People were confident expressing any concerns to staff at the service and knew who to approach if they were not satisfied with the response. There had been one complaint over the inspection period which had been dealt with appropriately.

Staff and volunteers shared similar values and worked closely with each other in a mutually respectful way. There were regular team meetings. There was also a newsletter for anyone involved with the hospice, including staff and volunteers. This gave details of events and stories of people and families involved with using the service.

We have made two recommendations regarding quality assurance checks and audits and communication.

Inspection carried out on 7 and 8 August 2014

During a routine inspection

We carried out this inspection under Section 60 of the Health and Social Care Act 2008 as part of our regulatory functions. This inspection was planned to check whether the provider is meeting the legal requirements and regulations associated with the Health and Social Care Act 2008 and to pilot a new inspection process being introduced by CQC which looks at the overall quality of the service.

The inspection was carried out over three days. Two inspectors and a specialist advisor visited the service’s head office on the 7 August 2014. The inspectors visited people who used the service in their homes on the 7 and 8 August. On the third day of our inspection, an expert by experience contacted three people who used the service by phone to obtain their views.

We announced the inspection 48 hours prior to our visit to the provider’s head office, to ensure that the office was accessible and we were able to meet the registered manger or senior member of the service. By announcing the inspection, the registered manager was able to facilitate our requests to speak with staff and organise visits and telephone calls for us to see and speak with people and their relatives.

Tynedale Hospice at Home is a registered charity. It aims to support the primary healthcare team in delivering care to people who have a life limiting illness who wish to be cared for in their own home. The service is provided by registered nurses and support workers. There are close links with the district nursing team and the Macmillan nurses.

The service is registered with the Care Quality Commission to provide the regulated activities, “Personal Care” and “Treatment of disease, disorder and injury.” It provides a range of services including; care in the home; bereavement support; family support; a transport service and a referral service for complimentary therapies. Only the “care in the home” service required to be registered with the Care Quality Commission, because the other services were out of scope of the regulations. There were 23 people accessing the service at the time of our inspection.

Tynedale Hospice at Home moved to a different address in Hexham in November 2013. This was the first inspection we have carried out at the new location.

A registered manager was in post. A registered manager is a person who has registered with the Care Quality Commission to manage the service and has the legal responsibility for meeting the requirements of the law; as does the provider.

There were safeguarding policies and procedures in place. Staff knew what action to take if abuse was suspected. Safe recruitment procedures were followed.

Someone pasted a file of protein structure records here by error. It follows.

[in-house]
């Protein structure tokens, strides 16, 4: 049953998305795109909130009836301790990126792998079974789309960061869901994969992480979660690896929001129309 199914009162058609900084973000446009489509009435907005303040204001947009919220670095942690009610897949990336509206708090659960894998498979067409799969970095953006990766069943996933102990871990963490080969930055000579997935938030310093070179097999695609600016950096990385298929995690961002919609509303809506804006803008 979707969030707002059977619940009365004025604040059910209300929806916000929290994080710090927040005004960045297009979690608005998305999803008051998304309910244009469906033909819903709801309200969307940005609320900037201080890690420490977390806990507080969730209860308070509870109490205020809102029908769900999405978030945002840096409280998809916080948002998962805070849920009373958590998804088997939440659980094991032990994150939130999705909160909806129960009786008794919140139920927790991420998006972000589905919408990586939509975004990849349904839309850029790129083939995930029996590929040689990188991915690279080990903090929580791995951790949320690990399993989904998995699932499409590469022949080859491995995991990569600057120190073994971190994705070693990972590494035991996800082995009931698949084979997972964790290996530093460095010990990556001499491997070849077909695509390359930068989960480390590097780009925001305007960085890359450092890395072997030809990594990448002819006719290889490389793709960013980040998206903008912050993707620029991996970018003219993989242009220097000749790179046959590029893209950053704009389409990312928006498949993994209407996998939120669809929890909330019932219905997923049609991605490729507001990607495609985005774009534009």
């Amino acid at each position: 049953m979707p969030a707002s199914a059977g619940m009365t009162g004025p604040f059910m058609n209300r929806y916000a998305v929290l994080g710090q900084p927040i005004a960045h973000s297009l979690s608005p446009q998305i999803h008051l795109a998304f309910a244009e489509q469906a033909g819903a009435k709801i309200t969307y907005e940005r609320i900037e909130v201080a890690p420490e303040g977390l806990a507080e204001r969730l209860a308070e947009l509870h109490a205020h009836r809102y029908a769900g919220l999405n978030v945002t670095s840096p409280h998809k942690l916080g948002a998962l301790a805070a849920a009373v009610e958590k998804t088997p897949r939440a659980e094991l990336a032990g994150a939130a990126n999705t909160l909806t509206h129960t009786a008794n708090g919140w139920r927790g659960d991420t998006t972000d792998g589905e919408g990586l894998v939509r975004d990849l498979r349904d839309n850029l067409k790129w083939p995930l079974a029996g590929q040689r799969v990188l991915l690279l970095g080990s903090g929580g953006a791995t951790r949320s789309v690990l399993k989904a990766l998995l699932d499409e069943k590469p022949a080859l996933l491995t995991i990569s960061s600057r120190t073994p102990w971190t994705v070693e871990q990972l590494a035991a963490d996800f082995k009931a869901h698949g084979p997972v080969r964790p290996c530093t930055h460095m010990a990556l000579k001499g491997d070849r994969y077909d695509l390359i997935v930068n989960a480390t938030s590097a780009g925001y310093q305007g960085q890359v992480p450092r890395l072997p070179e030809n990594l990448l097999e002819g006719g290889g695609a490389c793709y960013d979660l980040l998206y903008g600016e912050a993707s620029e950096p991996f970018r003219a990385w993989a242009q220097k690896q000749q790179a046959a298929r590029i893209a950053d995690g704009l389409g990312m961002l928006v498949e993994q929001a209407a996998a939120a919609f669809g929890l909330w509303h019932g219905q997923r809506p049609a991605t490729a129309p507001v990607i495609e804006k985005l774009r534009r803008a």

We found concerns with medicines management. Staff assisted some people to take their medicines and we saw relatives sometimes left out medicines for staff to administer to people. It was not clear that staff were always able to identify medicines correctly since they had not been involved with checking the pharmacy label and taking the medicine out of the original packaging to ensure that the correct medicine was being given to the correct person.

We looked at care records and found that specific care plans to provide staff with guidance about medicines management were not in place and care records sometimes did not contain an up to date list of medicines that people were taking. We noted that not all care plans were clear or fully completed. These omissions and lack of recording meant that staff might not be aware of the actions they needed to take to meet people’s needs and ensure their safety. In addition, the registered manager informed us that she carried out audits on care plans and medicines; these however, were undertaken informally and not recorded.

The registered manager told us that staff training and one to one staff meetings known as supervision and appraisals had “lulled.” She also said that she was not fully aware of all the training staff had carried out because working at Tynedale Hospice at Home was a second job for some staff. She explained that staff had often undertaken training and qualifications in their additional jobs with other providers.

People and relatives were complimentary about the service. Comments included, “Couldn't ask for better,” and “Very lucky to have this level of care.”

Staff were knowledgeable about people’s needs. We saw that staff interactions with people were kind and thoughtful. People, relatives and health and social care professionals told us that they considered that Tynedale Hospice at Home provided a responsive service which met the needs of people and their families. One community matron told us, “They’re an incredibly invaluable service for looking after palliative care patients and those with life limiting illnesses.”

Surveys were carried out for people and their representatives. All those surveyed rated every aspect of the service positively. However, insufficient time was allowed for the dedicated leadership and management of the service. The registered manager was the only permanently employed member of staff. Formal audits or checks of certain aspects of the service were not carried out such as care plans, medicines management and training.

We found three breaches of the Health and Social Care Act 2008 (Regulated Activities) Regulations 2010. These related to; management of medicines; assessing and monitoring the quality of service provision and record keeping.

You can see what action we told the provider to take at the back of the full version of this report.